Building on DCTclock, Linus Health developed its Digital Clock and Recall (DCR™) solution. This digital cognitive assessment includes and expands on DCTclock™ by incorporating immediate and delayed word recall tasks to assess verbal memory. Assessing verbal memory helps providers determine the subtype of cognitive impairment (e.g., amnestic vs. non-amnestic), which is important for forecasting the long-term trajectory of a person's cognitive status and assessing their dementia risk.
Linus Health releases its Core Cognitive Evaluation™
In early 2022, Linus released its Core Cognitive Evaluation (CCE), a digital cognitive assessment solution that combines objective insights on cognitive performance — through the Digital Clock and Recall test — with qualitative patient-reported insights — through the Life and Health Questionnaire — to detect early signs of cognitive impairment and reveal patients' modifiable risk factors for dementia.
Majority of flagship sites in innovative Davos Alzheimer’s Collaborative initiative choose the CCE
In May 2022, the Davos Alzheimer’s Collaborative launched a global initiative with seven flagship pilot sites. The Davos Alzheimer’s Collaborative, formed at the World Economic Forum’s 2021 meeting on The Davos Agenda, is a multi-stakeholder partnership committed to aligning stakeholders with a new vision for a collective global response against Alzheimer’s. Its Healthcare System Preparedness Project funds innovative approaches to boost rates of cognitive screening, early detection, and accurate diagnosis of Alzheimer’s disease. Four of the first seven pilot sites chose Linus as their digital cognitive assessment partner.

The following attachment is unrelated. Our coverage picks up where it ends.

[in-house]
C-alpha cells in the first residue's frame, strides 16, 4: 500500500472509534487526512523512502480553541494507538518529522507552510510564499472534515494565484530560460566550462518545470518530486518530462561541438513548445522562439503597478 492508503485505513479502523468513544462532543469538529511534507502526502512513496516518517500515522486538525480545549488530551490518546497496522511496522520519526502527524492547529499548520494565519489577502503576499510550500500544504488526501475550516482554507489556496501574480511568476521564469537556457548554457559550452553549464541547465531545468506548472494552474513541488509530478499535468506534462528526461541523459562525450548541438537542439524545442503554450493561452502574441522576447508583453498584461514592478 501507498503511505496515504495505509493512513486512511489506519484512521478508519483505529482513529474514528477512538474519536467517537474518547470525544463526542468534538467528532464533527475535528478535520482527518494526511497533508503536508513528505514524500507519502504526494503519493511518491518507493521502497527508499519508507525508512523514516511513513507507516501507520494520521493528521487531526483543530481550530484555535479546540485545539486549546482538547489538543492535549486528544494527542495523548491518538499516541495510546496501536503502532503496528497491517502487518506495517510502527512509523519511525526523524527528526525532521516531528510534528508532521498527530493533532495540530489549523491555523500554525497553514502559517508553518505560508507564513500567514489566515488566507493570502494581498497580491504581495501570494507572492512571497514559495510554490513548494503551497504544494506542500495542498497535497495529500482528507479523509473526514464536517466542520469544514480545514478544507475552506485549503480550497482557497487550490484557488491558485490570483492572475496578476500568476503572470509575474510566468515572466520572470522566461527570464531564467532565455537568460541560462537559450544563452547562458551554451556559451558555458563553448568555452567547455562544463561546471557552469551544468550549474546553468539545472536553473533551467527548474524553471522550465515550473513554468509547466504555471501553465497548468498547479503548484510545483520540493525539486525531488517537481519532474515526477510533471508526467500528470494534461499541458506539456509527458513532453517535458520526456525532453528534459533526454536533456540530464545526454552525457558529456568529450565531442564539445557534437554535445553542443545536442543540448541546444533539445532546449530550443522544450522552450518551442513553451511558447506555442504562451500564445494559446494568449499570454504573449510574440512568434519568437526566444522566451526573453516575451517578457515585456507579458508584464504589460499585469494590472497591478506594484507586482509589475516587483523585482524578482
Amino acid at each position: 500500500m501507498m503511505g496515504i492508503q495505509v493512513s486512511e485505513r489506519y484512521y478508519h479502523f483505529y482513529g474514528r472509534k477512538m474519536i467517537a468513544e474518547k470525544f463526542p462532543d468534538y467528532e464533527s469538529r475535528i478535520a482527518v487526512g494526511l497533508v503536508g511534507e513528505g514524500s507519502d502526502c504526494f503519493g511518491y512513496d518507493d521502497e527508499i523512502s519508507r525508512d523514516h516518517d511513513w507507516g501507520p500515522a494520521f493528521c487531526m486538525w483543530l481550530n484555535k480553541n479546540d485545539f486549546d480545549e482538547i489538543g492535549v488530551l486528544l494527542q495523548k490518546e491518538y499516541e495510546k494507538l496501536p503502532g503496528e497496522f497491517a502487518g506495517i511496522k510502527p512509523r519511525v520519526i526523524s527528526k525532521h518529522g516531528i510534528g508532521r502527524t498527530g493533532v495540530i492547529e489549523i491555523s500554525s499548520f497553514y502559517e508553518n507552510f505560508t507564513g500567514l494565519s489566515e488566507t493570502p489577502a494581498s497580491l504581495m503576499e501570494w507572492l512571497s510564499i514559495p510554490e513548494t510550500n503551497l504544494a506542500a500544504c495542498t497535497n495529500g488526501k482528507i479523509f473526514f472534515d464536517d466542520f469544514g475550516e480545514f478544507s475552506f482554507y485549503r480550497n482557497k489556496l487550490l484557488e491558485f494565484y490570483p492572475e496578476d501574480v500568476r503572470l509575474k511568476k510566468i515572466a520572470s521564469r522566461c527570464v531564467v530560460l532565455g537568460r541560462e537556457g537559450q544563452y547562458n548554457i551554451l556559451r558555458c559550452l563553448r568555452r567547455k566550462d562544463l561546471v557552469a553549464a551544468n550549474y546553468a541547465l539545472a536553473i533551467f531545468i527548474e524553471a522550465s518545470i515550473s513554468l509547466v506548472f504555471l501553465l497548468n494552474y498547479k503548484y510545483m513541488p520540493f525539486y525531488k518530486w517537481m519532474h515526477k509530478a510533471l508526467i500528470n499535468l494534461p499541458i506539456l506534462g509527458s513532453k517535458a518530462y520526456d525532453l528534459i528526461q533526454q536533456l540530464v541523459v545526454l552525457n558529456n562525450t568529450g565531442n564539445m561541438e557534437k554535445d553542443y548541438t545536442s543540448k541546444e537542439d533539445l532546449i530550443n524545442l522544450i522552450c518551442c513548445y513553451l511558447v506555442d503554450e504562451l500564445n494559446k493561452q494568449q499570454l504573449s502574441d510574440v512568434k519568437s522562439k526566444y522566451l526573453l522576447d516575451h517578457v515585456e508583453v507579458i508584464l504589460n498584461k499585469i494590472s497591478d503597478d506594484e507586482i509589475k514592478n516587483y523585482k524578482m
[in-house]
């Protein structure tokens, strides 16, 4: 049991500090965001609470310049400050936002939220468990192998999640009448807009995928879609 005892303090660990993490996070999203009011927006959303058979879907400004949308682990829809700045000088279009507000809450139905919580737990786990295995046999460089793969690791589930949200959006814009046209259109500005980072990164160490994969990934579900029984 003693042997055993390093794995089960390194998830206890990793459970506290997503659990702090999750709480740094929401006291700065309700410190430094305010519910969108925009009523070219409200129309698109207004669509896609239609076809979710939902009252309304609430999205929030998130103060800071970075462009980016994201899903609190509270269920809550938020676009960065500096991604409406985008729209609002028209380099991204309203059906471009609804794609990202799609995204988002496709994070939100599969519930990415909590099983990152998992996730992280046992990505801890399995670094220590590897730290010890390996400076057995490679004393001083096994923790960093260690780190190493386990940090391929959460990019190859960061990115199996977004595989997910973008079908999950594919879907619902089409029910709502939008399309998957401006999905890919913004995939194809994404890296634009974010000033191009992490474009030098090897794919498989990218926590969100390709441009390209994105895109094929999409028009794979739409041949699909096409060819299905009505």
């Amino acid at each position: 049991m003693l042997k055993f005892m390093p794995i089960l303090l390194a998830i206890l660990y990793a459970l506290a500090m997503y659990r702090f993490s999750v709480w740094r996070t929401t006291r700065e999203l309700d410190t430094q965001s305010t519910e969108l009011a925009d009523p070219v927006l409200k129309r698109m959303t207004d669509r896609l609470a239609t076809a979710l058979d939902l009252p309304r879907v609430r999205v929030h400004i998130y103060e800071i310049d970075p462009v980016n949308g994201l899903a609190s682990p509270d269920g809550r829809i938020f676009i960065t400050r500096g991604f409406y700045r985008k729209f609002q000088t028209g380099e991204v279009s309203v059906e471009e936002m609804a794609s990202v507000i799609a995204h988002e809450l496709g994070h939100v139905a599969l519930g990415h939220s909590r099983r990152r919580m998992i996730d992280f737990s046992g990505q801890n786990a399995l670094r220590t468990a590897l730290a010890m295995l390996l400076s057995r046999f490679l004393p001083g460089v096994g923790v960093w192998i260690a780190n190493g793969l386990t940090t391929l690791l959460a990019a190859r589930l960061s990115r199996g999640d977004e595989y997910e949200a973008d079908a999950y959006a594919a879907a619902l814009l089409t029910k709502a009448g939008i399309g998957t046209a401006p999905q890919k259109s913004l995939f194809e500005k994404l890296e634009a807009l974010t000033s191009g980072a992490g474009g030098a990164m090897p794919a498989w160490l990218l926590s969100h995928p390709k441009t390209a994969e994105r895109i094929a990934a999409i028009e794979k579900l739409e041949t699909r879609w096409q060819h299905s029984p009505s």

Linus Health Launches Full Platform for Healthcare Delivery
In July 2022, Linus Health announced the general availability of its digital cognitive assessment platform for healthcare delivery organizations. Purpose-built for primary care, the SaaS-based platform offers much more than scores – empowering providers with both insightful reports and actionable clinical guidance, and patients with personalized brain health action plans. To see highlighted organizations using the platform, visit our customers page.
Is your practice prepared for the shifting dynamics in cognitive care?
Download the guide below for insights on preparing for your older adult patients' evolving cognitive care needs and adding digital cognitive assessments.